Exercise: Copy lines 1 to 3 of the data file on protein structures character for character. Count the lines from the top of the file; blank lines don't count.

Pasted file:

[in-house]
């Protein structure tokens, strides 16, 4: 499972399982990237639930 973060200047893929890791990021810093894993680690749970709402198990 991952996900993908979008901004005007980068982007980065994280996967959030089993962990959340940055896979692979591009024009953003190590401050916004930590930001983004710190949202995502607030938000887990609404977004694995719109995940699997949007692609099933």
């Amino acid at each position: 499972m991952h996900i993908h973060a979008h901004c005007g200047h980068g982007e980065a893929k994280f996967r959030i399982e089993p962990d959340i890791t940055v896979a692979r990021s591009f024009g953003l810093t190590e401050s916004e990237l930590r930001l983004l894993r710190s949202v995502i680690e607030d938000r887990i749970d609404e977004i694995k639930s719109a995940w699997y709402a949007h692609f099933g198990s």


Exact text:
[in-house]
């Protein structure tokens, strides 16, 4: 499972399982990237639930 973060200047893929890791990021810093894993680690749970709402198990 991952996900993908979008901004005007980068982007980065994280996967959030089993962990959340940055896979692979591009024009953003190590401050916004930590930001983004710190949202995502607030938000887990609404977004694995719109995940699997949007692609099933």
């Amino acid at each position: 499972m991952h996900i993908h973060a979008h901004c005007g200047h980068g982007e980065a893929k994280f996967r959030i399982e089993p962990d959340i890791t940055v896979a692979r990021s591009f024009g953003l810093t190590e401050s916004e990237l930590r930001l983004l894993r710190s949202v995502i680690e607030d938000r887990i749970d609404e977004i694995k639930s719109a995940w699997y709402a949007h692609f099933g198990s």